Session

Technical Session VI: Strength in Numbers

SSC13-VI-4.pdf (1459 kB)
Presentation Slides

Abstract

The Orbiting Low Frequency Antennas for Radio Astronomy (OLFAR) project is investigating an orbiting low frequency radio telescope. Due to strong ionospheric interference and Radio Frequency Interference (RFI) found at frequencies below 30 MHz, such an instrument is not feasible on Earth, hence the proposed solution of a swarm of autonomous nano-satellites sent to a remote location in space. On each satellite, the astronom- ical antenna consists of three orthogonal dipoles designed to work within the constraints of a nano-satellite. Due to mechanical constraints, the dipoles are not optimally integrated into the nano-satellites from an antenna point of view. Therefore, the e_ect of the _nite non uniform ground plane, the non symmetrical antenna deployment, and the non in_nitesimal dipole gap on the antenna properties need to be investigated. Unfortunately, the operational band of 0:3 MHz to 30 MHz and the dimensions of the astronomical antenna of just under 5:0 m prohibit tests within the controlled environment of an anechoic chamber; ergo, a scale model is required. This work describes the design, simulation and measurement of such a scale model.

Share

COinS
 
Aug 13th, 4:45 PM

Astronomical Antenna for a Space Based Low Frequency Radio Telescope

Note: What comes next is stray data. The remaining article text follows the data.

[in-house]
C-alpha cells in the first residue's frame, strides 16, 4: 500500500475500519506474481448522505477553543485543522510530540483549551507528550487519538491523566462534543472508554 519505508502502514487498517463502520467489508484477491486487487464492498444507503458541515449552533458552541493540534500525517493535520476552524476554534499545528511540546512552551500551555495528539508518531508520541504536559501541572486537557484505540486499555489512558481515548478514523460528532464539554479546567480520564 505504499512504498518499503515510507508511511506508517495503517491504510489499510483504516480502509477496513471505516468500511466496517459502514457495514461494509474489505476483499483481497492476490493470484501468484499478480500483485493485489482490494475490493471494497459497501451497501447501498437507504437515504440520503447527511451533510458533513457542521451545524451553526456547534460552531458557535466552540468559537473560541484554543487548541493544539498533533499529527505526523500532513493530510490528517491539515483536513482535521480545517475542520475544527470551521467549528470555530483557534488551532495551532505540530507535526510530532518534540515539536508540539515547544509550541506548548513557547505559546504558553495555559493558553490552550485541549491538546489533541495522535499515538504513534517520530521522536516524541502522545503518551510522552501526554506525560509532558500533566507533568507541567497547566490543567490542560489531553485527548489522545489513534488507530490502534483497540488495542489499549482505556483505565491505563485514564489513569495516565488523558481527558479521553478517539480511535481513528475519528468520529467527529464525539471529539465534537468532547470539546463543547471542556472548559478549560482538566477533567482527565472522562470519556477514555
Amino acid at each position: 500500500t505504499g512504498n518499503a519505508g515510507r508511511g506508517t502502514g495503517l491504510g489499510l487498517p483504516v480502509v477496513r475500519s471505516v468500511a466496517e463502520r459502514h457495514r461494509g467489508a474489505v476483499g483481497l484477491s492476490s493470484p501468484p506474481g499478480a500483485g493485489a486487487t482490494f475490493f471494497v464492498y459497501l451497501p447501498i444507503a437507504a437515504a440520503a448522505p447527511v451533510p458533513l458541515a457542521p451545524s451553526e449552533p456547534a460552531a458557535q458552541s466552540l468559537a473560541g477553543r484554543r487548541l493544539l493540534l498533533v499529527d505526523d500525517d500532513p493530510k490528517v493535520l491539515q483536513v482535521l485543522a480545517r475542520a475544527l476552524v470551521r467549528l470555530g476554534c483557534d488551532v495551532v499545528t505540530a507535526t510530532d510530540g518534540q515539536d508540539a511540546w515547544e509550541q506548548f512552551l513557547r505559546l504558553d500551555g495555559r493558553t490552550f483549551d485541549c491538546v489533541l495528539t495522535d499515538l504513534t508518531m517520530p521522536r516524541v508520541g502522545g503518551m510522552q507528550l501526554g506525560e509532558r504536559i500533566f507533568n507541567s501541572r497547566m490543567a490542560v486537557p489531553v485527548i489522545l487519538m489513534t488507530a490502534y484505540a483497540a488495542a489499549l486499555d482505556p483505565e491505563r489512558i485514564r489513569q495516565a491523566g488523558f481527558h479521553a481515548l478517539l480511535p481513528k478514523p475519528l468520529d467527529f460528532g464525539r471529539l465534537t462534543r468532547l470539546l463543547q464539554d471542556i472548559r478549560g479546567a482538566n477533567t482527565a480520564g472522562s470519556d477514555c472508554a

The Orbiting Low Frequency Antennas for Radio Astronomy (OLFAR) project is investigating an orbiting low frequency radio telescope. Due to strong ionospheric interference and Radio Frequency Interference (RFI) found at frequencies below 30 MHz, such an instrument is not feasible on Earth, hence the proposed solution of a swarm of autonomous nano-satellites sent to a remote location in space. On each satellite, the astronom- ical antenna consists of three orthogonal dipoles designed to work within the constraints of a nano-satellite. Due to mechanical constraints, the dipoles are not optimally integrated into the nano-satellites from an antenna point of view. Therefore, the e_ect of the _nite non uniform ground plane, the non symmetrical antenna deployment, and the non in_nitesimal dipole gap on the antenna properties need to be investigated. Unfortunately, the operational band of 0:3 MHz to 30 MHz and the dimensions of the astronomical antenna of just under 5:0 m prohibit tests within the controlled environment of an anechoic chamber; ergo, a scale model is required. This work describes the design, simulation and measurement of such a scale model.